Denton Journal from Denton, Maryland on May 21, 1898 · Page 1
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Denton Journal from Denton, Maryland · Page 1

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Saturday, May 21, 1898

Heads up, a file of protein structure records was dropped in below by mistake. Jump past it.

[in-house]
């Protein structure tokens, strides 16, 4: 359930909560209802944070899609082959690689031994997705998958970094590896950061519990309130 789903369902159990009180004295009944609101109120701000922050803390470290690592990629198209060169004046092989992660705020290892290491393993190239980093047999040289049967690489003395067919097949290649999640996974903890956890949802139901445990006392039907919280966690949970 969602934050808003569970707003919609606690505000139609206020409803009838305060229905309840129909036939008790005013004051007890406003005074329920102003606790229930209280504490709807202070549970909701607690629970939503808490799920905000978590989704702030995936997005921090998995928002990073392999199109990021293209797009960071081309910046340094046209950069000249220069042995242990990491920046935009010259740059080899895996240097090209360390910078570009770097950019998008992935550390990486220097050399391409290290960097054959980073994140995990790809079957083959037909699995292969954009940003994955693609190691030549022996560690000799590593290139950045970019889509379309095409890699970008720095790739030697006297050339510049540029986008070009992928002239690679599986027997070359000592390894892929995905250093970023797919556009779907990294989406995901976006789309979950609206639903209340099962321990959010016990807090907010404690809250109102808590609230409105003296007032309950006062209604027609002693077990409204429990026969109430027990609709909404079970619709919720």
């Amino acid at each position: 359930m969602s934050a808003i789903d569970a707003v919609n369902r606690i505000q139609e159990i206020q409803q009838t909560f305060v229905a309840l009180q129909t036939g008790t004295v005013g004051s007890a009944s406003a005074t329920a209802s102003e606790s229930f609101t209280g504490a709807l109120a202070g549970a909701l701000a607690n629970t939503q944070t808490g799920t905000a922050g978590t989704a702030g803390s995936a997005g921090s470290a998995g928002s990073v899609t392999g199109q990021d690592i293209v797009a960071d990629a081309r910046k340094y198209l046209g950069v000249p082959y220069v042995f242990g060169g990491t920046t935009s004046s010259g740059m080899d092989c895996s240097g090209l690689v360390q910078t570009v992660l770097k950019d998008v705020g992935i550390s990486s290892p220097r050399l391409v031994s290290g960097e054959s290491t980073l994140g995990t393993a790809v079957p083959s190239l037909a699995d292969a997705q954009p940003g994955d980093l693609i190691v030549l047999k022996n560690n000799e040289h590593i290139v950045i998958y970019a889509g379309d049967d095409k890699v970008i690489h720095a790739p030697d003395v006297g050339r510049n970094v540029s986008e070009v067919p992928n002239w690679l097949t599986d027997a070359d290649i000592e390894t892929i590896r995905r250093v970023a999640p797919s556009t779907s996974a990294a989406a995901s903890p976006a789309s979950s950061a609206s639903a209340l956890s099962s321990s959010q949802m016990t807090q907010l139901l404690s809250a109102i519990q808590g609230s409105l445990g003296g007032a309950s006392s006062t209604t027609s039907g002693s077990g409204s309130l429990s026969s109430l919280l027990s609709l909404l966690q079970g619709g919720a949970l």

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l"t 1845. A Family Newspaper:--Devoted to Local and General Intelligence, Agriculture and Advertising.--Independent on all Subjects.--Subscription, One Dollar per Annum, in Advance. 1898. VOL. 52, , IMI.A.'g' 21, 18Q8. 3STO. 31, Home Office, N. W. Cor. Charles Lexington Sts., RESOURCES, Juuc25, 1655. Sil^v::::::::::=^ Reserve Requirement ami Undivided Profits. 2£',(67 30 £1,337,707 BO THE OLDEST AND STROA'PEST SURETY COMPANY IN THESOU'lV. Becomes surety on bonds of Executors, Administrators, and in nil undertakings in Judici.il Proccoduiss. Does nothing to conflict with the busmen of lawyers. Accepted by thc^Jnitcd States Government as sole surety on bomls ol e \ n j ut- "Tocom'cs surety on bonds of Sl.crllft. Registers of Wills, ClorU, of CourU, M}«*»TM and other official of States, Cities and Counties. Also on bonds of coi itiiic to s . nd employes of Banks, Mercantile Houses, Rnilroacl, Express and Telegraph Complies, and on those of Ollicers of Fraternal Organizations. ,,,,,,,,,,. , v ATjifTirT n HERMAN E. BOS US R, EDWI1S }VARFIELD SECBETAR\-ASDTKI:ASUR:K. For Full Parl.icul.-us Apply to [DEWIiESE f OWEHS, ATTOENEYS-AT-LAW. - - - - DENTON. MARYLAND. TUNIS' MILLS, TALBOT COUNTY, MD,, -MANUFACTURERS AND DEALERS IN ALL KINDS OP- Lumber and Building Material. Shipments made direct by vessel-to all points on navigable water, to inland points by rail. Save Money by Purchasing Direct from Manufacturers, North Carolina Pine, Our Specialty! IE DEFY COMPETITION III CYPRESS SHINGLES. Saw Mill Daily Capacity, 20,000 feet. Plaining Mill Daily Capacity, 40,000 feet. STATE AGENTS FOR I J f l 1U TIT 1 Tin IT fill 'orrespondence solicited. Orders, promptly filled. FARMERS! Look to Your Merest agd Get Our Price? Before Who Are Prepared to Pay Fullest Market Value on Delivery. P. H..G0LT, WYE STATION, QUEEN ANNE'S R, W. H. DENNY, WYE STATION, S.N, SMITH, WILLOUG HEY, u a ( i a EUGENE LYNCH, DOWNES. W. H, ANDERSON, DENT.ON t H. 0, HOBB3 ,HOBB3, W. E, PETERS, HICKMAN, W. S. LORD, GREENWOOD, C, BURTON, MILTON, E, W, INGRAM, LEWES, Direct Telephone Connections With Queenstown, Sacks Furnished, WILLIAM. M. C(MjiplWM.HOPPS CO., QDEEflSTOWN, MD. ( JfoL. 1 BALTIMORE. MD. HOUSE UHLER. --DEALERS IN-- SEASONED PINE (ORIGINAL GROWN!) Framing Sawed to Correct Sizes; Shingles; Laths; Flooring; Siding; Lime; Hair; Cement, Etc, AT OUR COAL YARD, AT THE RAILROAD STATION, Will be kept on "hand a supply of First-Class Morea Stove Coal. It is" the best! Farmers are informed that we furnish Kerr Bros.' Wrightsville Land Lime. Now is the time to give yonr order. Satisfaction guaranteed. J. O. TAYLOR WITH j\ c, LIEIB FRUIT AMD PRODUCE COMMISSION MERCHANTS, 1-4 East CaracLeix St. {REFERENCES: Traders' Nntionul Bnnk of Baltimore; First Nfitionnl Bunk o 'Stewnrtstown, Pu. Branch at Ste \vnrlsto\vn, Pn. f* PERCY DUNNING, CONSTABLE AND COLLECTOR, DBNTON, MAK V1A3SB Reference Deulon Naliounl B.iuk. JAMES SWANN. REPRESENTING The Best Life Fire Insurance o DENTON, MARYLAND. DRESS GOODS. I have n good line of all-wool Dress oods, forty di Heron L shades and prices, d from 20 to 70 cents per yard. Calicoes, Percales, Ginghams in many shades nd styles. CLOTHING. I have n nice line of Men's Youth's and Hoy's Clothing. lion's (ill-wool .Suits Voni £3.00 up; feoy's from $1.00 up. LIRflE. liirncSl.OO per barrel; Farmer's Friend ?lo\vs §1.75. LADIES' HATS. A good assortment of Lndics' Trimmed Ints, Lntcst stylos and prices. NOTIONS. . A full lino of Notions, Dress Trimmings, Jraids, etc. SHIRTS. Men's Fine Shirts, Noekwear, Collars ,iul Cuds. JEWELRY. I can plonso you in u Clock, Jewelry, or .nytliing of the kind. HATS. slock Men's iincl styles. CARPETS. attings and Oil times. SHOES. ies' and Hoys Sh t prices to suit a FURNITURE. I have in slock Men's Kills in many olors. slinpos iincl styles. Carpel?, Mattings and Oil Cloth kept n stock nt all times. Men's, Ladies' and Hoys Shoes in all the ntest styles, nt prices to suit all. If yon arc t h i n k i n g of b u y i n g Fm-ni- ure, I can save yon money. Money saved money made. HARNESS. I pan please you in Carriage Harness, Collars, Bridles,' Halters. "Whip Lap DIIS- ers, etc. TRUNKS. I lisive trunks in all sixes mid nt all 'rices. If yon arc thinking of buying a Sewing [aclinic, a "Washing Mncliinc or Wringer, "'once "\Vivc, Poultry Wire, Cultivators, 'lows, Lime, Siilt. Pine and Coal Tnr AT LOWEST PRICES, omo to me. I keep everything kept in a jcnorul Store. io Trouble to Show Goods at Any Time. I solicit younpnlromige, W. R, BREEDING, WILLISTON. 3ID. QUEEN ANNE'S RAILROAD GO, SCllieiHJI.K IN Ivl-'l'liCTiAPKlI,. 28, 1SO.S. Knrtwml. JBALTO.FERRYI Westward. ". M. 5 30 Ir'iv . JL Ll!!lVC. P. 31. 325 Arrivo P. M. BALTIMORE 8 10 G 10 QTJEENST'N. 8 20 2 00 Arrive A iv A. M. 11 00 Leave. A. M. A . M , 4 4 5 Lcnv A. M Railroad Division* icuv. Lcuvc .M. A . M . G 2 o 631 638 6 4 4 651 6 6 3 7 '02 7 07 7 18 7 2 3 7 2 7 7 31 7 37 7 44 7 47 755 7 SOU 8 11 8 10 ' 8 2 2 ' 8 2 0 830 835 f 8 4 3 8 52 901 0 13 9 10 J 22 9 2C f!)35 0 55 100-5 no 10 f 10 10 t l O S G ' 1 0 - J l f 10-18 f 1051 e l l 1 f 11 24 11 30 f 11 88 11 41 f 11 45 1150 P.M. A . M . Queen?to\vn Bloomingdrtlc Wye Mi'.ls "Wiilcmghby D (J .Tuno. Qnccn A n n o Ilillsboro Dow lies- Tucknhoc Dun ton Ilobbs Ilickinnii Adiimsville Blaiicliard Greenwood Owens Ban n i n g Deputy El lend ale Wolfo Milton "Whttesboro, Drawbridge. Burton, · Lowes. Arrive Arrv. 7 55 f 7 5 0 f 7 4 3 f 7 37 A 7 20 7 2 7 f 725 7 2 1 f 7 19 7 1 2 7 0 1 C 5 4 I G 50 f 6 4 G f 40 P 6 32 f G 28 f 624 C 18 f 60(5 G O O f 5 Q 2 f 5 4 9 f 5 4 5 540 COO f 5 51 5 42 535 5 23 521 5 16 t'5 13 505 450 4 3 9 f 4 33 f 4 28 K4 20 f 3 57 f 3 53 f34!) 3 4 3 f 3 30 3 20 f 3 1 2 309 f 3 05 300 A. M. P. M. 'A" connects nt IX C. Junction fov points on the Delaware Clicsnpeuke Kuihvny--Knston and Oxford. ·B" connects at Greenwood with Dcln- wnro Division of tho Phihidclpliin, "Wilmington Baltimore Itnilrond. "0" connects lit Ellciulnlc with tho Del- awiiro, Maryland, Virginia JSiiilrotid FOK Georgetown. Sunday only, boat leaves Baltimore nt 9.00a. in., nnd Qiieenstown nt 5.30 n. in. nnd 4.30 p. m. I. "W. THOXHI., 0. 0. ·WA.LJ.KK, Gen. Manager. Gen. Pi-'t Pass. Agt. Chester River Steamboat Comp'y Fall and Winter Schedule, Beginning November 1st, 1807. the steamer Emnifi A. Ford, will leave Chestertown at 8 n. in., Mond.iy, Wednesday nnd Friday, stopping ut itolph's, Broker's, Qunlccr Nisck, JJogle's, Qneonstown nnd Kent Islund. Leave Biiltiinorc 10.30 a. in., Tncgfluy, Thursday nnd Siiturdny for'same landings. Steamer Griiti.Uulc will leuve Centrc- villu 8 a. in., Tuesdny, Thursday and Sutiuiiiiy, stoppinjj nt tlie landings on Corsicn river, Jiiqltson's Creek nnd Hock llnll. Leave Biiltiinorc 10.30 n. in., Jlon- day, "\Vcdnescljiy siad Fridny for the snme landings. BSirtJpceinl trip to Kock llnll nnd return on Saturday's only. Leave Baltimore 3 p. m., Leave Rock 5.15 p. in. GEO. "\VAKFIK],], President, J. E. TAVLOU, General Agent. Wanted, To buy n lot of best "White Onk Linu bci-; must be thoronglily seasoned, in Hitch 2J. inches thick mid 10 feet long clear of knots Address nnd state price. KUDOLPII ANKLAM, Smithvillc, Md. A LARGE ASSORTMENT --OF-SPRING ·®NS/i^ From FACTORY to CONSUMER. JUST A Well Selected Stor.k of HATS AND CAPS. All tlic Latest Styles in Derbies und Straw Goods. I§RIE@S G-OCDIDS. Series, from 32o. to 50u. Moliiiirs nud Henriettas, from "'ic. to 70o. Novelty Suitings, !ill-\vxol, fivni 25c. up. A Grout Variety in Children's jUcn's nml Women's SHOES. A Good, Solid, Latlies' Shoe foi-?l. A Large Stock nf MOIL'S Youths' tun! Uoyi' CLOTHING nt Very Low Prices. Furniture, Glass and Queensware, In fuel anything the public may need in .iirline, tit popular pi-iocs.* i Spce'ml Mixture for Potatoes and Tomatoes, n Keck, Hone and Fish 5Iix- lurc for Berries. ,Vc in-e selling tho ADKT/VNCK PL ATT iMiitfonn Binders, ^Mowers, "IliiUos, Etc., \vliich ;iio Gunriintocil in tvcry rcspott. I. 'Jv. WtiJiJ. l-kE 'Sr ANDKKSOJS'TOWN. ? Carpets, Straw^ Mattings, Rugs, Oil Cloths, . A N D FURNITURE Headquarters or Drive-well Material, Plow?, AVlicol- vviglit nnd JJl.icksmitli Snpplios, limiting iiiml\vnrc; Uiirringo, "Wit^oii, Curt und 'low Harness, Puinls and Oils, Tinware, Inrnoss nnd Shoe Leather, "Washing Jln- ihincs, Belt Lacing, nnrt Steiun PiuiU TWELVE FILLE3 WiTS BG9BS ! T have n huge stock of Barbed "\Vii-c Juble Wire ]5nelcthorr, and Rihbon I'en- :ing, Poultry Netting, c. TILGHMAN IIAKVKY, Burrsville. Mil. I Pleased Customer is The Best Advertisement. A liltlo money docs the business liure, mil our nnsiirpasi* d li e of NEW GO'JDS s ready for your insicclioi. "Why look elsewhere when you e.w. buy just what 5-011 want in the way (if Men's, Boys' and Youth's Clothing, Hats, Cups, Shoes, nnd the most modern intterns in Shirts, Collars and Neckwear itpriecs much LOWER THAN THE LOWEST. "We also ciirl-yn full nnd complete line of Dry Goods in the l.'itcst designs and colors, us well us n very IUHM iissorlment of hulios' Cross Skirts, which tire innde of stylish uiul dnniblo ninteriiil. buystliis.'p.vnct) ' Hiut.ni Itocker. ihc l-.ii'fjest size ' e^el 1 luxO Our n · w 112- , pnyc uatitlognc |i; J-'ur- / DIM pe- Crockery. | We will begin this season ivith Bargains. We will end this season with Bargains. "Wlicn in ncod of a n y t h i n g in our lino :i il will convince you. Youns vo THE BALTIMORE BARGAIN STORE, , :erop. IlIDGEI/V, Is your Home, Furniture, Grain, Live Stoci, or other Property Insured Against Loss by FIREOR LIGHTNING? If not, if you will npply to one of the Agents of ll.o I ' . . . -1 Lamps. ' . Mir- | rors, U(\Minfr, elc.. is yours for (lie asking. Sp.-uiiil siipplt'riiciits just ; s- i cued .u 1 ,- ulso live. W'rlio to-dnv. O A K I ' E I ' C A T A L O G U E In litlio- , f-'rap'ierl colors is :*lso mailed free. W i i t c for it. II you wish samples, ( send lie. stamp. M:ii iini; .-^innlus ulso mullet) I'tn-Si;. All l'ii!'i)cJ*J soivcil IVec t:;i s i i D i i t i i mul IVcip-lit Iiuiil on $0 ;in-cl:itHC! ami over. , linys ft innde-to-yonr-nacos- lire A l l - W o n l Clirviot Suit, oxKL-c'Ssiiv'n ]ii-c|Mid tf yum- st ition. U r riic Cor fi cS orttii- lo^iiij unO samples. Address (exactly as below), - J5JH.IUS SS1IMRS SON,' (© Dcpt. 009. BALTIMORE, MD. I PUBLIC LOCAL LAW, O l ' K K A T l V R I N - CAUOLTNE COUNTY. PASS 1C 1) A T T H K JA.NU- A l l Y SESSION, 1S9S. AN" ACT to n i n u i i t l Article six, ten nnil twenty- on-.-ol'ilic Cudo o f l ' u b l i c I.ocnl raws, tilli;, TC- spu-elivcly. '"Cnrolnic County," "Jlorclic^lcr Coimlv, :md "Tulbcl County.''^!!!).!!!^ "I'isll." l*i .uUiti^ three ui.-\v odious thereto, lo hu (k-sisiiuiU-d :is section t-li'i A, of Article six, SCL-- lion l,S2 A, ol~ Article ten nudst.cliD!i ]lo"A, ol' Article l\vclilv-tmu. S i c n o . v l . lie it cnacii.il hy tlic General As- sfumbly of.\I:iry\;iinl, Thai Article- .six, leu and twenly-oiie of lite Code of J'libhe Loc.U Laws, tilK-, respect 'vely, "Canaille Coiinly," '-Uorclits- ttr County," .'nut "Tallot County," biili-lille, -'l-'ihli," be, and Uic snnie urt hereby amended l»y adding llirce lieu- sections thereto, to le desijj- nnleil respectively as suction:; one hundred and forty-six A ol Ai tide six. OIH- hundred ;uid eighty- two A of Artiele ten n n i l one liundrni and sixteen A of Artiele twenty-one. l-l(i A. of Ailicle six, ik! A. of Article ten, and 1 1( A, ol Article twenty one. H shall not be law Inl for any person to kcej, put or allow his, her or their haul seine, lloal-seines. Tykes, pound- net^. stake-nets or other devieeri, except hook and line, lo b in or nsul in any of [lie waters of the Choplank Kuer or n n y of "its tributaries between the honrn of t w e l v e noon on each and every Saturday and sunrise on Ule lollowiu.; Monday nuiriiiiipf. anil any person violating any ol the provKions ol tliN section shall he deeilieU guilty of r .\ misdemeanor, and upon conviction thereof, belbre any Justice of the Peace- in and for any ol *-aid comities, having jurisdiction ill Ihe preniiMjs, shall be lined nol less t h a n five nor more than fitly dull.irs tor each and every offence, or sliatl he Mihjecl lo a forfuture ot the seines, nel^, lylve 1 -, boats mid appurlennnces thereto be- loiiKin'rf. or both fine am] lorl'citnrc in the discretion ol the Justice: proxiiltxl, however, that Ihe .iei-ii-.ed sh.ill have a riirlil to pray .» jury trial, or to Like an appeal to the Circuit Court of the count; wherein the accn-i-d is arraigned as in oiiier'crininal c:\ses of Ihe -nine s r ' u 'e, upon --?iv:ii£ the usual lionds required in Mich cases. .mil Ijc it. eii.-ictml, That llii.s Act shall lake cf- li_ct from the d.lle o( its passage. Approved April 'I. |s')S U.OYI; [.CMVNDKS, Oo^emor. J O H N W J K T KtVNUAU., President of the Senate. l.OUIS SCIIAI-I-'UK., Speaker of ihe House ul Dull-gates. o n i c c o r i h c c h i e f c i e i - k o f l h e Mouse ot Dekifalefl. I hereby certify that the .iforegoinjj is a true copy of an Act oi the General Assembly of Maryland passed at Ihe January Session, IMS. y,.'iiorsi-:iioi,]KK, Chief Clerk of the House of l)ulecalc-.s. AUCTION SALES! I The Greatest, Fairest and Largest Horse- Dealers that Maryland Has Ever Known Are . FOX SONS. "\Vc sell more horses nnd etin SHOW YOU MORE HORSES than you enn find in nny sttilvlc in the State. DOHTMISS OUR AUCTION SLES! Von will wonder how cheap we soil liov.-es. Every liorsc oll'ored is Sold for What Is Bid, A n d ymi i-.-m take them home, and if mis- vc)n-c£culod ship thnni biick tind get your money back. OF DOVER, DEL yon enn o1)tnin insnrniicoil lo\v rules. The Com puny U Mutual, nnd you w i l l only pay wlmttlie insurance costs, us any a m o u n t in ExcessofCost liilte Returned in Dividends or at icrmiimtion of policy. "VVJI. DENNY, Secretary. R. PLUMiIEK, Agent, Greensboro. J. B. FLETCHER, " Preston. THE LARGEST HORSE DEALERS IN MARYLAND. M. FOX SONS, A U U T I O X K K H S AJ.M) 1'ROl'UIKTOHS, 31S-320-322 NORTH ST., The Steamer Greensboro (C.vTT. U. S. ]{KOCKVT\Y, MASTER,) W i l l ply between GEEKNSBO110UGU uiul 1JALTIMOKE "Weekly, touching ul till landings between Grocnsbor- oiigh and Denton. On nnd sifter J u l y -3, stenmcr will lonve for Uiiltinu.rc every Mondwy FRKIGHTS MOD lilt ATE, CAPACITY AJll'LE Tlie pntronngc of our merchants and farincis solicited Unit this lino inny be innde :i success, f u l l information by in- q u i r i n g of G E O R G E F. DELL, A O K N T , D.S B U O C K W A Y . M A K T K R , Grecnsborough, Md. Or HAllliy A. HOE, AQKNT, Donton, Md. grnnnr.cs ulwnys roudy to receive groin. NOW ISTI iSo TIME REED'S TO GET BARGAINS Iff ' HARNESS! is T H E P L A C E If in need of a n y t h i n g in my line it will he to yonr lulvnnlngc to exnininc wliilt I Inivc to show liofore pui-elnising clscwliere. ,My stoi-.l; includes Dusters, Slicets, Fly Nets, Em-Tips, "Whips, IIarne=s as low as j §7, Iliind-inade Ilnvness to ortlor, Collnrs, j Uridlcs, Axle nnd Harness Oil, Wliip Sockets, Puds of all kinds. BSfHiuness repaired nnd cleaned ill ; short notice. ! W. S. REED, I Dsntou, Md. A MASQUERADE. Her name was Kitty, ami she was sitting on the top rail of a stile, placed where a gap in the hedge opened on to a narrow, straggling footway which moanduiecl botweeu the hedge and what was then a field of waving golden wheat. She wore n plain blue print dress, and her sweet, girlish face and brown hair, a glorious wealth of whioh, when loosened from its bondage, enveloped her shoulders, falling to her waist, were surmounted by a broad brimmed straw hat, from the friendly shelter of which deep, limpid gray eyes gleamed, and .the pertest little nose possible was visible. His name was Jack--that is to say, ho was christened John. He wna handsome and bronzed, and tho suit of flannels he wore set off his well knit, lithe figure to advantage. He leaned against the stile at her side and, to guard her against falling, had placed ono arm around her waist. "How lovely it is here now j Kitty! And to think tomorrow I must leave it all and--you !" he said regretfully. "Yes, it is horrid, isn't it't" she said, with a pout, "but you will come bade again, Jack, won't you?" placing a dainty littlo ungloved Land upon hie shoulder and glancing down at his handsome face into tho earnest brown eyes which looked into hers. "Come backl Why, of course I will, darling 1" Then, with a trace of annoyance: "Confound my father! Whatever he wanted to die for just now, I can't imagine I Good heavens, fancy woaring a suit of solemn black and sitting glum and proper in a mourning coach ou n day like this! But he has left me his money, I suppose, and we shall be able to get married now, shan't we, Kitty?" he said softly, drawing her to him and imprisoning tho other little Land within his own strong, supple fingers. She innde no reply, only blushing a bright rosy red and hiding her face in his neck. When Robert Holt married, it was with the distinct disapprobation of his only sister, Matilda. She did not consider the lady he had chosen to be his wife worthy of the head of one of the oldest families in England and did not Iiesitnte to tell him so, with tho result that a bitter qnnr- rel was engendered which was never rnnxlo lip and which only ceased with death. Matilda Holt therefore took a Louse in the quiet littlo west of England village of Monkwood, where, under the assumed name of Olive, she and her little girl, Kathleen, lived in seclusion, unknown to her brother, while she never told tho child sho was in any way connected with the old family, tho Holts of Holt Manor, in tho county of Sussex. · · One morning, three days after the departure of her lover, Kitty came into the littlo breakfast room, where her mother sat at the Load of a snowy draped table before a glittering array'of silver and china,with a whirl of her cool cotton skirts, her face aglow with health and happiness. Putting her arms around her mother's neck, she said: "Good morning, mammal A m i late? Forgive mol" Then, releasing tlio old lady and turning to a small pile of letters lying on si salver placed at one side of the table, said: "Whom are tho letters for, dear? Why, they are all for yon, I believe. No," with a pretty uprising of her eyebrows, "except ouo, and that is for mol" with n charming emphasis on tho last word. The letter was from hor lover. With a tender light iu her gray eyes, she placed tho missive carefully away in her pocket, intending to road it at her leisure, alone and undisturbed. Then she began her breakfast, watching tho while her mother open and rend the three or four letters which had fallen to her share. Presently tho old lady uttered a cry of surprise and looked across at her daughter, with wonderment in her eyes. "Well, maman, what's the mat- f tor?" with a. laugh. "You look as if you had seen a ghost I" "Well, I am certainly surprised, my clear, for I find you are an heiress," answered her mother. "Indeed i" said Kitty, with a laugh. "That is indeed sufficient to surprise any one who knows anything about mel" "But this is not a joke, "said Mrs. Clive. "This letter is from your \m- cle's solicitors, telling me he is dead and that under his will you are left everything. Of course there is a condition." "What on earth is it?" exclaimed Kitty, A little pucker of bewilderment showing itself in her smooth, white-forehead. "That you marry your cousin," said her mother. "If you refuse, you lose half the property." "And suppose ho refuses to marry me?" replied Kitty, with a roguish smile. , "Then you have all." "Then I hope he does refuse, I'm euro!" Kitty said, with a thought of the handsome face she had missed so sorely. "But I never knew I had an uncle, maman," she resumed; "at least not living," she added. Then her mother told her about the nuarrel. as set forth already.. "I have bcou wrong and wicked," she snid :IH she wiped the teurs frmn her eyes, "but I have been punishw; for it," she added. Presently she handed Kitty a letter which lindbeen inclosed with the one she hivd read containing the mi- iioiiiiceiiiont of her daughter's for tune. "It is from your cousin, dear. Rend it and see what ho has to say." But Kitty was not to be: « put oil cmicommff tho matter of her uncle and croa= questioned her mother why it was she had never told htr about him. "Well, dear, I was afraid you might grow discontented if you knew and would want to leave me. Then, as tinio went on and I never heard from lyonr uncle, I was nervous of approaching a reconciliation, for I t'eni'cd ho might wish you to go and see him tint! so separate us." K i t t y , who hud left hor chair and' placed her arms round her mother V neck, kissed her and said: "Never mind, dear. We havebeen very happy togolher, haven't weV Uncle was a bad, naughty man to quarrel with you, you old darling!'' The next day Kitty, who did not look so bright and happy as OH the previous morning, startled her mother by saying: "Maman, let us go away from hero for a time. Let us go and live somewhere near Holt, and then we can see my cousin there. I do not want to.see him here." Her mother glanced at her sharply, for the last thing in the world she would have dreamed of doing would have been to go' away from Monk wood. But Kitty had her way in spito of her mother's protestations. She had had it from her babyhood and upward, and it would have been something strange to her if sho had not had it then. So it oame to pass that she and her mother left the home which had sheltered them for years and took a little villa at HighclifEe, a small seaside town about 40 miles from Holt. From there Kitty wrote to her cousin, telling him her mother and herself would be pleased to see him whenever he liked to run down and make their acquaintance. When John Holt received his cousin's letter, he lost no time in setting forth on the journey to the little seaside town, filled with a determination to woo and win the girl tipoii whose answer depended a matter of some £10,000 a year extra for him to get rid of. As the train rushed through the autumn landscape ho tried to imagine what the unknown would be like, and the types he pictured were varied. Blind, lame, red haired and freckled, cross eyed and cantankerous-such were some of the to him hardly pleasant visions his imagination conjured up. When he alighted at the dreary, drafty station, he found a grumpy porter to carry his portmanteau to a rickety cab, drawn by a knock- kneed animal whose only qualification entitling it to a belief in its worthiness was the too palpable fact that it had plenty of bone. The jehu presiding over tho box seat was as antique a specimen of the genus cabby as any one could wish to meet. He had perforce to charter the cab to convey his luggage to the one redeeming feature of the town, a good, old fashioned inn, evidently, a place where hospitality in the good old days, when railroads were not thought of, was well dispensed. When he had secured his room at the inn, ho set forth on foo'tHo Sea Gull cottage, where his aunt and cousin lived. Ho was not sorry when a neat maidservant, in answer to hia ring, opened the front door, and in reply to his inquiry for Miss Markham--for that \vfl~s Kitty's mother's real name--conducted him into a tastefully furnished drawing room; for Kitty was nothing if not dainty in her tastes. "Missus will be with yon directly, sir," was the maid's remark as she left him. He sat down before tho blazing lire with a feeling of eager anticipation and waited until Kitty'smother entered and gave him a hearty, old fashioned greeting. John Holt thought he had rarely looked upon « sweeter, more placid faced woman than Kitty's mother, but as he had never, seen her before and was not a'ware exactly who she might be--for Kitty and he had always met surreptitiously when at Monk wood--he there and then made up his mind never to marry a woman of her age, no matter how many £10,000 might be sacrified. This determination, however.proved rather premature, for, after several re- jnarks about his journey from Holt and concerning the weather, Mrs. Markham said: "Kathleen will be down directly. She has not been well lately, and we have to be careful not to excite her too much." At this juncture the door opened and in came a very somberly dressed little figure, assisted by the serv aiit. John Holt saw little except a pair of immense gauze spectacles peeping out from a mass of black wool shawl, with whioh the newcomer's head was enveloped, a sweet little mouth and dimpled cheeks. He also noticed her hands were small and dainty and that she had tiny feot, but in spite of these redeeming features ho felt he could not make love to a pair of "goggles," as he termed them. However,there was a charm aboul the bespectacled littlo cousin that kept him at Highcliffe, and for the space of three weeks his name was in the visitors' list of the Highclfffo Gazette, while a paragraph in that highly estimable journal sot lortli hia greatness and wealth, assumed, of course, by tho editor. He felt that he might do worse than marry her -- and the £10,000 a year. John Holt and Kathleen were sitting in the drawing room alone. Mrs. Markham had gone out to church and would "not return for gome little time. Kitty was sitting in an easy chair before the fire, while he had drawn a chair beside her and had taken one of her bauds in^ his. "I must leave you tomorrow," he said, gazing into the fire, as though he expected to find an anawer there to the question he had decided to put to her; for he had made up his mind to propose to her that evening, "Must you, really?" she asked, and he thought there was a tremor in her voice. "I shall miss you very much, and I am eure mother will." "Will yon miss me, Kathleen?" he said softly. "Will you really miss me?" "Yes, really," she replied. He put his arm around her waist, but she did not resist him. "Kathleen, little Kathleen, may I ome hack again?" "Of course you may i" she said, with surprise. "I am sure mother will welcome you whenever you care to come to see us." "But, my dear little girl, it is you I want to please. Do you know"-with a laugh--"I have learned to care for you very much since I have been here, and I want you to give " yourself to me and let me take care of you. Will you?" "But you have seen so little of me, and you might change your mind, and"-He interrupted her with a kiss and said: "Silly child 1 I shan't change my mind. I love you, and I want you. I shall never lovo any one else." "Have you ever cared for anyone before?" she queried. "Because I could not marry u man who had." "Never," he said, telling a lie bravely. "You are sure?" she asked. "Positive! 11 was the reply. "Then do as I tell you. I know it seems rude of me. Go into the hall and wait there until I oall you. I want to bo alone and think." He obeyed and left her. When he returned at hor bidding, he found her sitting much tho same as when he left her. "Have you decided!" he asked. "I have." She spoke clearly and slowly, "I cannot marry you." "Why?" he asked wonderingly. "I thought you cared for me a little. Why cannot you marry me?" For reply she rose up and confronted him, at the same time casting from her the shawl and spectacles winch had before hidden her features from him. "Because I am"-"Kitty I" he cried, with astonishment. "Yes, Kitty! The reason I cannot marry you is because I cannot marry a man who loves my money and not myself, nor a man who, when he wins a girl's heart, looks upon it as a toy, to be cast aside at will, nor a man who swears falsely 1" Under the stinging contempt of her words and look he writhed as though a whiplash were being laid about his shoulders. · "Are not my reasons sufficient?" she asked as he made no reply or movement. "I know you thought I was a simple girl, but you taught mo better, and I determined to pay you out to the full." Her slim figure was drawn up to its full height, and her gray eyes flashed with scorn. With bowed head he turned to go and went slowly to the door, then swiftly turned and faced her and, with outstretched hands, said in a broken voice: "Kitty, forgive mel" She merely shook her Lead and, raising a slim, black sleeved arm, pointed toward the door. Something within him seemed to tell him he had played for a large stake and had lost, BO, without a word, he turned away-again, to leave her forever,--Princess. New* ami Note*. From the ^Connecticut station cornea the 'statement that the application to tobacco, for five seasons, of 210 pounds of nitrogen per aero, either iu the form of castor pomace or cottonseed meal, goTe.!- o larger crop each year and. n greater perccntugo of wrapper leaf, which is the most valuable part of tho crop, than the application of 105 or 176 pounds of nitrogen. As tho country becomes older fanners learn that pasturage for stock is far less important tbari they used to think it was. In fact, the keeping of farm stock in small inelosures iu summer and soiling them is iu most places much cheaper than the feed they get at pasture, remarks American Cultivator. That seed potatoes from northern New York, wheat seed from Minnesota and oat seed from Canada gave better results than the seed of the same varieties purchased in sections farther south is said to liave been shown by "tests made at Edgewood, N. J. The industry of encumber pickle growing, -which is carried on extensive- - ly iu various sections of the country, mot with a serious decrease of yield last scaeou through tho ravages of the downy mildew fungus. Spraying with bor- deaux mixture is recommended by the Ohio station for making it feasible to ^ continue pickle farming. "What is to bo doue," asks the New Eufilaud Homestead, "with all tho poor, black, dirry sugar that is made and jiut ou tho market for the 'mixer' to use in coloriug nud giving a certain indescribable flavor to his output -which'. he calls maple?" \-' ' 1: -